While the on-again/off-again alliances of Serbia and Montenegro have been uneasy at times, Croatia’s relations with those countries exploded into full-fledged war in 1991 after Croatia declared its independence from the Socialist Federal Republic of Yugoslavia.
Croatia eventually won its independence, after four years of armed conflict, but not before the world was shocked by Serbia and Montenegro’s siege and shelling of Dubrovnik, one of the oldest and most beautiful cities on the Adriatic coast. Fortunately, while the damage was substantial (the city’s famed old town was hit 650 times) it has been painstakingly repaired and Dubrovnik has once again become one of the most popular tourist destinations on the Mediterranean Sea—with attractions ranging from centuries-old red-roofed architecture to nude beaches. Where the only red on display is the occasional unusually located sunburn.
As you’ll have the opportunity to see for yourself during our Beautiful Balkans tour in April.
After exploring the medieval city of Kotor in Montenegro, we’ll drive north across the border into Croatia to Dubrovnik for the first of two overnights, which will comprise the whole of our stay in Croatia.
If you find your first sight of the gorgeous walled city stunning, you’ll certainly be in good company. While touring the region in 1929, George Bernard Shaw (who also thought highly of the mountains in Montenegro) wrote “those who search for paradise on Earth should come to Dubrovnik.”
Dubrovnik’s beauty, its architectural riches and its historical significance caused it earned a designation as a UNESCO World Heritage Site back in 1979, when Croatia was still part of the Socialist Federal Republic of Yugoslavia. And it had been already been noted long before for the progressiveness of its laws and social services. Slave trading was abolished there in 1418 and the city’s first orphanage opened in 1432. An almshouse benefiting the city’s poor and elderly was opened in 1347 and a medical service was created in 1301, with the city’s first pharmacy (still operating today, though hopefully no longer stocking leeches) opened in 1317. And a 12-mile fresh water system, including an aqueduct and two public fountains, was created in 1438.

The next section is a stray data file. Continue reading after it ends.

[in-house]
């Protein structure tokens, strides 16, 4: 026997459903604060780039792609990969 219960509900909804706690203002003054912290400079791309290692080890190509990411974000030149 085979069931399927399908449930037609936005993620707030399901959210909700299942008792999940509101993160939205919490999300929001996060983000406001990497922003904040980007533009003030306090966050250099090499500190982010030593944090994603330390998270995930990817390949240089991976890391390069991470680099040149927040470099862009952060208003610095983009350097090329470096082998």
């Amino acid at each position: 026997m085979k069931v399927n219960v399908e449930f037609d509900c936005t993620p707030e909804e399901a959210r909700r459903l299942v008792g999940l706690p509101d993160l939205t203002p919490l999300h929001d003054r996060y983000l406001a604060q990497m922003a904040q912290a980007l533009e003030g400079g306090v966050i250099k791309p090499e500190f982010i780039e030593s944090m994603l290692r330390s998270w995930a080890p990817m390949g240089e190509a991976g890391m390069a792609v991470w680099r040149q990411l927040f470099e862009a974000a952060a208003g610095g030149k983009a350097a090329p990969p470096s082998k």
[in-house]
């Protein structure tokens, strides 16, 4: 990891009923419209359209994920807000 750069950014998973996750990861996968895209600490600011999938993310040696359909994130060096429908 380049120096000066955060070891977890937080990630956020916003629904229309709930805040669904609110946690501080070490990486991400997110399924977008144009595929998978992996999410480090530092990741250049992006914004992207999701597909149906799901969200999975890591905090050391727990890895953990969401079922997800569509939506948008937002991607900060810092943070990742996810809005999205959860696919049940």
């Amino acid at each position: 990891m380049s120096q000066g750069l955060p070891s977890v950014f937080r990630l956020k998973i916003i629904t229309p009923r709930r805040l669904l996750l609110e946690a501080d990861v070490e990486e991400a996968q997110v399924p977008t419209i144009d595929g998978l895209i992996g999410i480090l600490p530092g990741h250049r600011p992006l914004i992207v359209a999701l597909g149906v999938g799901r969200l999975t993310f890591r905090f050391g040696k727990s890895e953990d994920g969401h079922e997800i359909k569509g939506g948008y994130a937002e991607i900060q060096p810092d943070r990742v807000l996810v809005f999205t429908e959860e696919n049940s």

We’ll spend our first day touring some of its many highlights including the Pile Gate with its stone arch and drawbridge, built in 1537 (roughly 700 years after Dubrovnik was founded), as part of the city’s encircling wall. The wall is an attraction in its own right, by the
way, 82 feet high at its tallest point and 20 feet thick at its deepest—and it has brand-new caché thanks to its role in HBO’s “Game of Thrones” series as part of the defenses of surrounding the fictional city of Kings Landing. We’ll also visit Orlando’s Column, an early 15th century carving of a medieval warrior honoring the legend of Orlando, who reportedly saved the city from sieges by 8th-century Arab pirates. Plus the Gothic-styled Rector’s Palace (seat of the governor from the 14th century to 1808, when Dubrovnik was known as the Republic of Ragusa), the 13th century Franciscan Church and Monastery (home to the aforementioned pharmacy and a large 17th-century library), and the 13th century Dominican monastery, with a museum exhibiting a wealth of paintings, artifacts and jewelry from Dubrovnik’s earliest days.
After a lunch break, the tour will continue, featuring special points of interest such as the St. Savior Church (one of the few Renaissance-period buildings to survive a catastrophic earthquake in 1667), St. Blaise’s Church (an 18th-century Baroque cathedral featuring a treasury of relics of the city’s patron saint, and the 15th century Arboretum Trsteno, the oldest Renaissance park in Croatia.
One day isn’t nearly enough to appreciate all that Dubrovnik has to offer, however, so we’ve added another and left it up to you how best to use the time best. You could explore the city in greater depth, ride a cable car to the top of Dubrovnik’s mountain for a spectacular view of the city and the bay, or arrange a boat trip to one several nearby islands, each with its own particular attractions, including Lokrum Island with its nude beach, for a bit of au natural sunbathing. Or if you’re not feeling quite that adventurous but you’re still in the mood for a beach day, there are several near Dubrovnik where the sand is plentiful and the swimsuits are not optional.